Vietnam deputy PM flays businesses' hypocrisy on corruption

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Deputy Prime Minister Nguyen Xuan Phuc addresses the 12th Anti-Corruption Dialogue between Vietnam government and foreign investors in Hanoi on November 12. Photo by Vietnam News Agency

A government leader Tuesday rejected a report that businesses are victims of bribery, saying they have been proactively corrupt in order to give themselves an edge in the market and to evade legal responsibilities.

Deputy Prime Minister Nguyen Xuan Phuc said at the 12th Anti-Corruption Dialogue between Vietnam government and foreign investors that the corruption fight should tackle both state officials demanding bribes as well as businesses who have used bribes to grease their own operations.

Referring to a recent report by the state inspection unit wherein more than half the businesses describe themselves as victims of corruption, Phuc said, "it's true but not enough."

"There's another reality, which is that many businesses routinely pay bribes in order to gain inappropriate interests in a competitive market, or to avoid responsibilities when they commit violations," he said.

Chief government inspector Huynh Phong Tranh also expressed concern that the bribery habit has become a tacit agreement between some businesses and government agencies, creating "privileged groups" in the economy that will trouble policy making as well as law enforcement.

Most of the 830 people from 232 local businesses spoken to in a study commissioned by the Government Inspectorate said bribery is commonplace. They also said it wastes a lot of their time and money, and has become a stressful routine as well.

Yet some 70 percent of the companies said they regularly, on their own, paid bribes to speed up procedures, while the rest said the bribes were suggested by officials.

The respondents said without the unofficial money, the officials would inflict all kinds of "torture," such as making them wait longer to approve an application, be unclear about procedures and create other hindrances.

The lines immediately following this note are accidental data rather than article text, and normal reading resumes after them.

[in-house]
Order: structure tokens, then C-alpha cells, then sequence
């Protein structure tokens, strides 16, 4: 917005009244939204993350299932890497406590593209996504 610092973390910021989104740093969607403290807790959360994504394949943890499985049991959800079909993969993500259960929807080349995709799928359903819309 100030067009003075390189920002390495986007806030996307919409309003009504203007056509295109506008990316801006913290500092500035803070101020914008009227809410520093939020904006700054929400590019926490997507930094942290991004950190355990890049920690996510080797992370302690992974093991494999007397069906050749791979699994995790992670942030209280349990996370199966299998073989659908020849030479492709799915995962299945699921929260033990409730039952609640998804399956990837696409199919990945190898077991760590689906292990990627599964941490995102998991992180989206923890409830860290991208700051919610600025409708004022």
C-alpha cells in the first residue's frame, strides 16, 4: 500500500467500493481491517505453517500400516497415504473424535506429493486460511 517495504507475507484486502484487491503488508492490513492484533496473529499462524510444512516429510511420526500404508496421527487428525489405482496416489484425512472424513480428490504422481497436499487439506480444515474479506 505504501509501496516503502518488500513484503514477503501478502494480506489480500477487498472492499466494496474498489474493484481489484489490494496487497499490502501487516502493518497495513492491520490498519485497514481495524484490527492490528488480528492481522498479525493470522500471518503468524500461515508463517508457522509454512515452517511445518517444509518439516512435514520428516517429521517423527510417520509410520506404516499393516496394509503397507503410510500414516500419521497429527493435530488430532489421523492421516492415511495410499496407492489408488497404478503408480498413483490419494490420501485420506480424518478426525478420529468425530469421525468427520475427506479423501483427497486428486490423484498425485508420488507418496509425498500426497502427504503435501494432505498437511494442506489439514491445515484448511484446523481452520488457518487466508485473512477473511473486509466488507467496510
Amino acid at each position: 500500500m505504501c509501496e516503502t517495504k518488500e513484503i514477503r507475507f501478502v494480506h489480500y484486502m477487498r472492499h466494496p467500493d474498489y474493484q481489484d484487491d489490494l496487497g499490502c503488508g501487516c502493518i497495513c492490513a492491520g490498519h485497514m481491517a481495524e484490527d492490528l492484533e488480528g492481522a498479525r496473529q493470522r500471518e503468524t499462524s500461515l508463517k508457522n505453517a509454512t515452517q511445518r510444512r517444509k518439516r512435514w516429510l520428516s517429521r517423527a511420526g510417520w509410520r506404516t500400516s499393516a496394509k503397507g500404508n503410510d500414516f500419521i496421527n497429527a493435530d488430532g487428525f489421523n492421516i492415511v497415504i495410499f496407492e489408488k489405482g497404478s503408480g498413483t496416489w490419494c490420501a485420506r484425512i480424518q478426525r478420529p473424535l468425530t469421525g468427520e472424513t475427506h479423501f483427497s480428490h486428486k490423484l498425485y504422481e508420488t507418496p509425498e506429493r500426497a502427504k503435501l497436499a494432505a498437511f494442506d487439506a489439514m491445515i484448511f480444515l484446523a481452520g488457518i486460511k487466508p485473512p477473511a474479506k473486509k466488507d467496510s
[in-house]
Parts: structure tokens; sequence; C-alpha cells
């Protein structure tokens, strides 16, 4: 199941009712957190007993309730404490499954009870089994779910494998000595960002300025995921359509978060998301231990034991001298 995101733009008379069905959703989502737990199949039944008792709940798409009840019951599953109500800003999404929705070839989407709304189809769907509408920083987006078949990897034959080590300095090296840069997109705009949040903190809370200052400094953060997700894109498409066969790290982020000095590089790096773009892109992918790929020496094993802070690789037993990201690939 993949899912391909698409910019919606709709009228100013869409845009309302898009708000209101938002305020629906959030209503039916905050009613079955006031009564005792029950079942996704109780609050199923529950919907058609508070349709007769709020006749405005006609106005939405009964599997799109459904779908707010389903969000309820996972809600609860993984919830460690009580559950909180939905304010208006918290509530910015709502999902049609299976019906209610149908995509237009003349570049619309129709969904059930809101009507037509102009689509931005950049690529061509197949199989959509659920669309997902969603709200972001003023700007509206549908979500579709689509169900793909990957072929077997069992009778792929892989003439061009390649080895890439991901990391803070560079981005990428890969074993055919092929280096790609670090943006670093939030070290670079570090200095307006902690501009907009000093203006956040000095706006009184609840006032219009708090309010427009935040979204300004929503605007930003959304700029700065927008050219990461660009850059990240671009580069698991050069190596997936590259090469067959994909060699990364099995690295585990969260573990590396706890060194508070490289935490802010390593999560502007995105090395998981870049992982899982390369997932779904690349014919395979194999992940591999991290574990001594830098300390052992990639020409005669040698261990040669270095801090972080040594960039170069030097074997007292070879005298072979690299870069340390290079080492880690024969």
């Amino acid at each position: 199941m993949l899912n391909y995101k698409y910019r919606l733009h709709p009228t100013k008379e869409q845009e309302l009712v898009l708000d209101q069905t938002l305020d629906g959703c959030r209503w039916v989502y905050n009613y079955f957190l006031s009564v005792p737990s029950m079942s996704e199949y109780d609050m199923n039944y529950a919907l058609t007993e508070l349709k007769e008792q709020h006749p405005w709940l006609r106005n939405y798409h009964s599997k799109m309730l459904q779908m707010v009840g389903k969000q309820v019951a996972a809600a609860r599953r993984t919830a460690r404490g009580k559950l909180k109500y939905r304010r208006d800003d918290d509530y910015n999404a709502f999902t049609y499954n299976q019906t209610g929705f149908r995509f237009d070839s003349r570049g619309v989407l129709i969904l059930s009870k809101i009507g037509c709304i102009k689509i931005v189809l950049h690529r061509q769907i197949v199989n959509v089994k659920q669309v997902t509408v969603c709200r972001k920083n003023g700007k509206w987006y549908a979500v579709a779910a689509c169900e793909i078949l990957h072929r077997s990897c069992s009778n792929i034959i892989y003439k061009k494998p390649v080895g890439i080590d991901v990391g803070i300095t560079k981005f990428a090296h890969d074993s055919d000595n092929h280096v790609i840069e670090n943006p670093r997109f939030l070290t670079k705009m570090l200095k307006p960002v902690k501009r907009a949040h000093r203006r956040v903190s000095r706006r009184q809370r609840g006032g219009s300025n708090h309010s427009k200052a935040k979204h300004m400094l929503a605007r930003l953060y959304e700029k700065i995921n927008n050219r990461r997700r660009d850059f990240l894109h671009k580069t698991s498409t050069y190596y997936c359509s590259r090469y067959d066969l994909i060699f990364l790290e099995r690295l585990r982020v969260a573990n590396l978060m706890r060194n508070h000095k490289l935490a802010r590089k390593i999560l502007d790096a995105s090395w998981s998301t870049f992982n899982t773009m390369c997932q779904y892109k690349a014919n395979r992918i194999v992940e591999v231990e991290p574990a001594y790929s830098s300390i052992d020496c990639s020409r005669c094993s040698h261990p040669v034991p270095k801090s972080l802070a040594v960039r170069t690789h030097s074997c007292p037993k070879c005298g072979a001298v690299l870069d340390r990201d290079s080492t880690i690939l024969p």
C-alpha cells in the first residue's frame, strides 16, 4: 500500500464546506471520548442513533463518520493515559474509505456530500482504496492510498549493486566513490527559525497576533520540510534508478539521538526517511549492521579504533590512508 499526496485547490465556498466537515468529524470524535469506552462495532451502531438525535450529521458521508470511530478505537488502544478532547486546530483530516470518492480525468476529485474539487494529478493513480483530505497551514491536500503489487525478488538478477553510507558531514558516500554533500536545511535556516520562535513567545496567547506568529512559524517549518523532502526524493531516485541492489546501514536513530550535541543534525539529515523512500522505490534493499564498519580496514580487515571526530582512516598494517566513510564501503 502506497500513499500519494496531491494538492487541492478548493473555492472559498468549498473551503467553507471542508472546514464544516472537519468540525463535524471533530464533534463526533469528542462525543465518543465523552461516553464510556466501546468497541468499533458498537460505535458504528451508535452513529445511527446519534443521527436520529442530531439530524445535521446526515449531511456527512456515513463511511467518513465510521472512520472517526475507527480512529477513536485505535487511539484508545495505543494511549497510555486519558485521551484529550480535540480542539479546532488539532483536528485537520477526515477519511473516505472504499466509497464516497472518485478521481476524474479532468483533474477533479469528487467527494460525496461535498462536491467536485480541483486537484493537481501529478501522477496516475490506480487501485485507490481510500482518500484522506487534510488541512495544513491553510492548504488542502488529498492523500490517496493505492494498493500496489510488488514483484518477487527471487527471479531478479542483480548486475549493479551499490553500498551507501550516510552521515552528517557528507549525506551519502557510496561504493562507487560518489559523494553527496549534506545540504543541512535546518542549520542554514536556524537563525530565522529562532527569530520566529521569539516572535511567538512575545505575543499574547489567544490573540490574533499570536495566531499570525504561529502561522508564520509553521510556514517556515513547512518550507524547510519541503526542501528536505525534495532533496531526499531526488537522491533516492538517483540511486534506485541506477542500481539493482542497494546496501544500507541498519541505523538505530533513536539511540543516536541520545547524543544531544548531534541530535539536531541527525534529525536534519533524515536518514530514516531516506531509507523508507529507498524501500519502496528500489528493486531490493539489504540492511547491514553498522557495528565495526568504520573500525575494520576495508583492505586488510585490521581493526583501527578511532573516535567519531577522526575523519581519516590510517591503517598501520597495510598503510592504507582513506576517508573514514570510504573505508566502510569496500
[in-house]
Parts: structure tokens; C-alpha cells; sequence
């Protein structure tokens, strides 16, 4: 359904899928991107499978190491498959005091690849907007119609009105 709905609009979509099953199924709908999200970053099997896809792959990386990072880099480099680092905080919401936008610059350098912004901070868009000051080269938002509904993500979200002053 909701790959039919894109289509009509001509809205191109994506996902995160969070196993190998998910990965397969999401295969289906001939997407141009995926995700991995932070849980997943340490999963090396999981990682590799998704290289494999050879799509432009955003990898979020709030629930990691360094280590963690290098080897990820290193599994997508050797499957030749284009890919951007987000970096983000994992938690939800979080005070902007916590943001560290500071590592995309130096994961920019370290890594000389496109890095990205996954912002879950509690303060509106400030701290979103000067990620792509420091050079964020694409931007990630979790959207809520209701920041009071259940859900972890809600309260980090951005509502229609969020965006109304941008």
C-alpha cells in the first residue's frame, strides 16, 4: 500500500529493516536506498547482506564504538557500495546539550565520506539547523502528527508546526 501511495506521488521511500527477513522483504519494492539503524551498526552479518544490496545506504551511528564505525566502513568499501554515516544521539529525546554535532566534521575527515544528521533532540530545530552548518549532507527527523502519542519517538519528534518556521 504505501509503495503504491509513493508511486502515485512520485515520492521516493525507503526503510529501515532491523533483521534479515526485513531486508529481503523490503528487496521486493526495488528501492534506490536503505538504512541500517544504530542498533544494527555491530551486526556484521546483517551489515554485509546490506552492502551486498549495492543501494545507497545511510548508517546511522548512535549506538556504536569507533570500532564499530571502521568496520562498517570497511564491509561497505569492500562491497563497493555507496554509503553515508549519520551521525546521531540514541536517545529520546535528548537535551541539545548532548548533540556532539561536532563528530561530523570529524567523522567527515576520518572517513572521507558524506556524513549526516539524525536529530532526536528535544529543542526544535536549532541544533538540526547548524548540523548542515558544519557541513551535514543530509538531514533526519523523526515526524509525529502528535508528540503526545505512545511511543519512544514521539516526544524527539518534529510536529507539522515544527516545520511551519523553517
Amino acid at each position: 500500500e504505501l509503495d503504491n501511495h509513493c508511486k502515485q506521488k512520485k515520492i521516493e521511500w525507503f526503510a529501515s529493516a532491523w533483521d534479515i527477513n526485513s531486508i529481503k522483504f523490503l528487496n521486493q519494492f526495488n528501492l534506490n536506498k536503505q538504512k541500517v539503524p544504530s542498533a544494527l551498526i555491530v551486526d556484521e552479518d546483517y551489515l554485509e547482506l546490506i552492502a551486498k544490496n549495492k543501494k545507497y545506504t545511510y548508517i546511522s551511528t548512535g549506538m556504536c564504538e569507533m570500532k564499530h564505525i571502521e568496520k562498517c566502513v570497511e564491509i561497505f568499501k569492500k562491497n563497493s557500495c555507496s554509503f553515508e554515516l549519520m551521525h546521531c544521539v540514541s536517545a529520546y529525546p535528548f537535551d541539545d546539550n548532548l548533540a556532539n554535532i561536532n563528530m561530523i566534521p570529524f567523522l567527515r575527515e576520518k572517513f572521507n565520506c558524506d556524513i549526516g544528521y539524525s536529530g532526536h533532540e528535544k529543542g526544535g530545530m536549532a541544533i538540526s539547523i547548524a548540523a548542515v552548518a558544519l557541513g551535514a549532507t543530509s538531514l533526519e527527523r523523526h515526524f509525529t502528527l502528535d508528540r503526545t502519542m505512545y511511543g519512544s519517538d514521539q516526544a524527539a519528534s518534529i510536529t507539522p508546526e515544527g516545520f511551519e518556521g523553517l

Sometimes, the officials even laid down "abnormal" conditions or made threats to push for bribes, they said.

More than two thirds of the private firms surveyed said they had to pay commissions to win contracts with state companies, while 40 percent said they have paid bribes of up to 10 percent to get a bank loan approved.

Remove loopholes

Foreign donors at the conference said Vietnam need to clarify and simplify its laws to limit corruption, which feeds on legal loopholes.

UK ambassador to Vietnam, Antony Stokes, was cited by the Thoi Bao Kinh Te Saigon as saying businesses need to cooperate with each other to boost integrity in the economic environment.

He said group power can work in many areas including tax, customs and license registration, but companies need to improve their legal and technical knowledge.

It's also time the Vietnamese government and businesses decide on what they need to do to stop corruption as it has grown into a big threat that can even collapse the economy, Stokes said.

The Deputy PM ordered business associations to work on initiatives to boost fair operations, including encouraging members to report problems they are having about corruption to related authorities.

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